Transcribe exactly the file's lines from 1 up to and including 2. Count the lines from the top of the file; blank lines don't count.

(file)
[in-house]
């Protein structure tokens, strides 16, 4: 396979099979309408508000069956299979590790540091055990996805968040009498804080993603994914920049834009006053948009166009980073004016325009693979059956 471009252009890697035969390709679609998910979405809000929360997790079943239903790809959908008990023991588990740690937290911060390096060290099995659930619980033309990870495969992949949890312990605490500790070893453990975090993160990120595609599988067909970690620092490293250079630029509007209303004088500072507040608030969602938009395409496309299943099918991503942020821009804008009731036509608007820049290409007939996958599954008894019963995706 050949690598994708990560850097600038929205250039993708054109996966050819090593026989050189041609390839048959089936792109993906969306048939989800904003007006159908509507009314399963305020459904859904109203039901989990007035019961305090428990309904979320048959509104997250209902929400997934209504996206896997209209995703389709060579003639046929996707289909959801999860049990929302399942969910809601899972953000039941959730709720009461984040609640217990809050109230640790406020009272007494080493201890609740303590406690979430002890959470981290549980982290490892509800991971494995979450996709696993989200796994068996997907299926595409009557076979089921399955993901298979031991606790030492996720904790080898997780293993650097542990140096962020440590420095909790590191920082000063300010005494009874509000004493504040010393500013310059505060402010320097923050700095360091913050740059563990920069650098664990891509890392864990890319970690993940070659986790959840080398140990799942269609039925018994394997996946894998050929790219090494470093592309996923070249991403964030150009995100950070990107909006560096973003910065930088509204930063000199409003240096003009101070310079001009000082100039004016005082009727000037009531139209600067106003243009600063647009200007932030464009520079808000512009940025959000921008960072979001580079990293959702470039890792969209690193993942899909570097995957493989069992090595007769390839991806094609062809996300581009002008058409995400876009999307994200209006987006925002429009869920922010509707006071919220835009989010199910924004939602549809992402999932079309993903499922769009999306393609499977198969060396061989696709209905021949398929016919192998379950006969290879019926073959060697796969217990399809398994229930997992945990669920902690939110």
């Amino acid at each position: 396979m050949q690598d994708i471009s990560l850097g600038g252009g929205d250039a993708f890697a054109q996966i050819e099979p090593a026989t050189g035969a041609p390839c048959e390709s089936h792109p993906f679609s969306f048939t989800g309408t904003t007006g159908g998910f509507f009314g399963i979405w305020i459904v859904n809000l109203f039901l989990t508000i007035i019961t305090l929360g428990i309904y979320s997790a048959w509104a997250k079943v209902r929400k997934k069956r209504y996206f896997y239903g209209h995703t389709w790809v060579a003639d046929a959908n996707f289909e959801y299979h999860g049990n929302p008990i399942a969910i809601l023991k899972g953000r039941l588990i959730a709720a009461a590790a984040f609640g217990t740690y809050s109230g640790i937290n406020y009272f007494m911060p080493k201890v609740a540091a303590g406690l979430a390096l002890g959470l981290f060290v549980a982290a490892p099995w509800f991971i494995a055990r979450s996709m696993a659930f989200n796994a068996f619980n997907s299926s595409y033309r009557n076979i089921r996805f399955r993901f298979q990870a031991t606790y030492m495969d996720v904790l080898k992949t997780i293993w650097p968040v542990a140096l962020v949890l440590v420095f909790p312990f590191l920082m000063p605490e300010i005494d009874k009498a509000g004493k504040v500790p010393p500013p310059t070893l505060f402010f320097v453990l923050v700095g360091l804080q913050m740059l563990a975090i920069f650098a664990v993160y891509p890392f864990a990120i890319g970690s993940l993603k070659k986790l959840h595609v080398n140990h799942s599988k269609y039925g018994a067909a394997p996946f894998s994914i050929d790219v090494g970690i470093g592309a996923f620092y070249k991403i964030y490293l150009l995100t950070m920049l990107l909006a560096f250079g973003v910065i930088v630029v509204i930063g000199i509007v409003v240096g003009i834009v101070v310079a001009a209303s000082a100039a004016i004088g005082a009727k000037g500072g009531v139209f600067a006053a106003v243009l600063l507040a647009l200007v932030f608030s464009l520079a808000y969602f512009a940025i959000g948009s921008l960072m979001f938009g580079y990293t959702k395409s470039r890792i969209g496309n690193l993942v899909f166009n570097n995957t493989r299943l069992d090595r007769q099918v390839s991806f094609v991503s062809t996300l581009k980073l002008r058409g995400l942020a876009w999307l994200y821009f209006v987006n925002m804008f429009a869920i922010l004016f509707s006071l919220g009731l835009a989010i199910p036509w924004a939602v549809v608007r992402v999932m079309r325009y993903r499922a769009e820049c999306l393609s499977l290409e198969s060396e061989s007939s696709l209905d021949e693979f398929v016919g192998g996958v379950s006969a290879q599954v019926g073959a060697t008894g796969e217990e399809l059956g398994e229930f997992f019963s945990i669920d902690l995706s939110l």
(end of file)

[in-house]
């Protein structure tokens, strides 16, 4: 396979099979309408508000069956299979590790540091055990996805968040009498804080993603994914920049834009006053948009166009980073004016325009693979059956 471009252009890697035969390709679609998910979405809000929360997790079943239903790809959908008990023991588990740690937290911060390096060290099995659930619980033309990870495969992949949890312990605490500790070893453990975090993160990120595609599988067909970690620092490293250079630029509007209303004088500072507040608030969602938009395409496309299943099918991503942020821009804008009731036509608007820049290409007939996958599954008894019963995706 050949690598994708990560850097600038929205250039993708054109996966050819090593026989050189041609390839048959089936792109993906969306048939989800904003007006159908509507009314399963305020459904859904109203039901989990007035019961305090428990309904979320048959509104997250209902929400997934209504996206896997209209995703389709060579003639046929996707289909959801999860049990929302399942969910809601899972953000039941959730709720009461984040609640217990809050109230640790406020009272007494080493201890609740303590406690979430002890959470981290549980982290490892509800991971494995979450996709696993989200796994068996997907299926595409009557076979089921399955993901298979031991606790030492996720904790080898997780293993650097542990140096962020440590420095909790590191920082000063300010005494009874509000004493504040010393500013310059505060402010320097923050700095360091913050740059563990920069650098664990891509890392864990890319970690993940070659986790959840080398140990799942269609039925018994394997996946894998050929790219090494470093592309996923070249991403964030150009995100950070990107909006560096973003910065930088509204930063000199409003240096003009101070310079001009000082100039004016005082009727000037009531139209600067106003243009600063647009200007932030464009520079808000512009940025959000921008960072979001580079990293959702470039890792969209690193993942899909570097995957493989069992090595007769390839991806094609062809996300581009002008058409995400876009999307994200209006987006925002429009869920922010509707006071919220835009989010199910924004939602549809992402999932079309993903499922769009999306393609499977198969060396061989696709209905021949398929016919192998379950006969290879019926073959060697796969217990399809398994229930997992945990669920902690939110």